in the exams of all the courses they have followed, two examinations cannot be scheduled
at the same time, if there is at least one student taking both the corresponding courses.
3. Radio spectrum has to be assigned to broadcast emitting stations, in such a way that
adjacent stations, which could interfere, use different frequencies (each station may need
one or more frequencies). In general it is required that two interfering stations use frequencies that are far each other, with a distance depending on propagation phenomena.
Since radio spectrum is a very scarce and expensive resource, the allocation of frequency
must be the most efficient, i.e. the total number of frequencies has to be minimized.
4. In the metal industry, metal coils are heated in furnaces. Each coil has to be heated for
at least a given amount of time (different for each coil), and coils heated together must
1
Four are enough for any map, see Appel, Haken and Koch [10], the Four Color Conjecture was proposed
by Francis Guthrie in 1852
1
2
Introduction
be compatible, i.e. they must have similar heights. The problem is to decide which coils
will be heated together, in order to minimize the total heating time.
5. An nXn traffic matrix has to be transmitted through an analogical satellite. Each entry
of the matrix represents the amount of traffic (i.e. the connection duration) to be sent
from a transmitting antenna to a receiving antenna. In order to be transmitted, the
matrix must be decomposed into mode matrices, i.e. matrices with at most one non
zero element (corresponding to the traffic sent for each pair of transmitting-receiving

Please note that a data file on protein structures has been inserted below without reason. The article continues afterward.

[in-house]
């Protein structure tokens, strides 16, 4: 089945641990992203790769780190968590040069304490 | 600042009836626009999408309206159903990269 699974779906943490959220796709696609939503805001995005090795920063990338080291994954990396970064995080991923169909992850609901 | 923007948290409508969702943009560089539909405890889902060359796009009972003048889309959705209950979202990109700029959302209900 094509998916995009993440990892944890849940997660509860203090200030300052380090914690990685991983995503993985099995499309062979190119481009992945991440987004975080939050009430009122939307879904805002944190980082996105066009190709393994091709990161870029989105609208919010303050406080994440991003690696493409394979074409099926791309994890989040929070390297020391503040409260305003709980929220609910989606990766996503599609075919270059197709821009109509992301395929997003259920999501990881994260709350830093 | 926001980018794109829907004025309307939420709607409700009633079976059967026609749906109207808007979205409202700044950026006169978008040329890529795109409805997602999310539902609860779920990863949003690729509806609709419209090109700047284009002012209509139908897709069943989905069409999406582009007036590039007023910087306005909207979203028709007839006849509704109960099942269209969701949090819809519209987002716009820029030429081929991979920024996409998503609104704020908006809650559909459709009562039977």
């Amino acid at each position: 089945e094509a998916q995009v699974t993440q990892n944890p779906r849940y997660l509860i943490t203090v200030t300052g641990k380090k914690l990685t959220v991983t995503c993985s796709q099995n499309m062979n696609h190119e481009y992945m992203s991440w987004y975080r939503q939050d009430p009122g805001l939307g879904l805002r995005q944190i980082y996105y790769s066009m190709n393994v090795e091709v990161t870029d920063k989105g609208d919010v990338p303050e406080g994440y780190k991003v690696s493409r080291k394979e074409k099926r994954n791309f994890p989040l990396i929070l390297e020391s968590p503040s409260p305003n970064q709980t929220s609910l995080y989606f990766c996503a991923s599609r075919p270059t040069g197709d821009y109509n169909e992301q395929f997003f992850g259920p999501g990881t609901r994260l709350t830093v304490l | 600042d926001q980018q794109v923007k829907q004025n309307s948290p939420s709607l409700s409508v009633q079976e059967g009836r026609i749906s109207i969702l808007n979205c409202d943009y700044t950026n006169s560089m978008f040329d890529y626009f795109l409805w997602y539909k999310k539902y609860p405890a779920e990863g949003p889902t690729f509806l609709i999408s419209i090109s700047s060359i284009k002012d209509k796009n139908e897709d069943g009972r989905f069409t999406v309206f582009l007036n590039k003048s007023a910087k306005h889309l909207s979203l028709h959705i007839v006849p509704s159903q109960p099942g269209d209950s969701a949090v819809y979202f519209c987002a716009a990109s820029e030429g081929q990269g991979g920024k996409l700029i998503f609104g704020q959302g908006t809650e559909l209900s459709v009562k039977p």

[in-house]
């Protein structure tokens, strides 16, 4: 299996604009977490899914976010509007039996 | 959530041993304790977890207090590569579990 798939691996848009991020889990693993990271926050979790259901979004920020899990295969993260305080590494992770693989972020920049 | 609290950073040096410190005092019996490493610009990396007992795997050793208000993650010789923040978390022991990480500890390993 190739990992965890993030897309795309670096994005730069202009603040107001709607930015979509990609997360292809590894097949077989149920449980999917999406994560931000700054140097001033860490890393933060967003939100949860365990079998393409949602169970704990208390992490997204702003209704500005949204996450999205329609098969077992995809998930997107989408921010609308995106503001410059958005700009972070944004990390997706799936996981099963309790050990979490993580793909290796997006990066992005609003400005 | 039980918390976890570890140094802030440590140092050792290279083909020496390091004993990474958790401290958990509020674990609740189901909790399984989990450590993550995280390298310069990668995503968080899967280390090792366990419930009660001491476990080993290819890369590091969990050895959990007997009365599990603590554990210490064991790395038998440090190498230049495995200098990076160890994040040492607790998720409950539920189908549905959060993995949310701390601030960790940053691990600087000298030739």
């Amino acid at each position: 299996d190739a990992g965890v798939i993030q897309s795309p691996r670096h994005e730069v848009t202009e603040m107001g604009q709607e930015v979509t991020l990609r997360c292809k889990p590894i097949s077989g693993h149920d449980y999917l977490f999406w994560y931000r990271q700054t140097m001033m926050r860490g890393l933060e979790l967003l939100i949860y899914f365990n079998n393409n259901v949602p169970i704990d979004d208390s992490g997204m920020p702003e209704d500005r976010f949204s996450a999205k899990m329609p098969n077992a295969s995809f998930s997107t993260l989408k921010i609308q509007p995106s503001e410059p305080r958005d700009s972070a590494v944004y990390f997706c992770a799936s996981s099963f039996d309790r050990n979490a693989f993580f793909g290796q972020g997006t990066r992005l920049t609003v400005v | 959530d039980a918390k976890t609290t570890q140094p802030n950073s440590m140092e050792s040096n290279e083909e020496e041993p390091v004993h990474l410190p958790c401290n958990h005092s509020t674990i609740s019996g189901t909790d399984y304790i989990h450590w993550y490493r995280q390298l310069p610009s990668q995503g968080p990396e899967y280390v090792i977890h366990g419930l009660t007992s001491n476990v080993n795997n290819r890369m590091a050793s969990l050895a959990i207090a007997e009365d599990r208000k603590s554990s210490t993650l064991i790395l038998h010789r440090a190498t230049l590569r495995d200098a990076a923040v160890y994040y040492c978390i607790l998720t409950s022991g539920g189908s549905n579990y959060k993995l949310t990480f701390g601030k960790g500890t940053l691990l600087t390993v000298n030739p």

antennas) per row and per column, in such a way that the sum of the mode matrices
corresponds to the original traffic matrix. The transmitting time of each mode matrix
corresponds to its largest element, and the problem is to minimize the total transmitting
time.
6. Some vehicles are used to deliver items. Some items cannot travel on the same vehicle,
because they are dangerous or require special equipment. The problem is to minimize
the number of vehicles, by considering that each item has a weight and the capacity of
vehicles is bounded.
7. Aircrafts are approaching an airport. The traffic control system assigns them an altitude, where they wait their landing time. If the arrival intervals of two planes overlap,
they cannot use the same altitude. The available altitudes are limited, and they have
to be assigned efficiently.
At first sight, the problems listed above have nothing in common. They consider coloring a
map, telecommunications, heating in a furnace, timetabling, delivery, assignment of altitudes
to aircrafts, etc. However, they all are optimization problems with a common structure.
A resource is shared among users. Some users can access the resource simultaneously,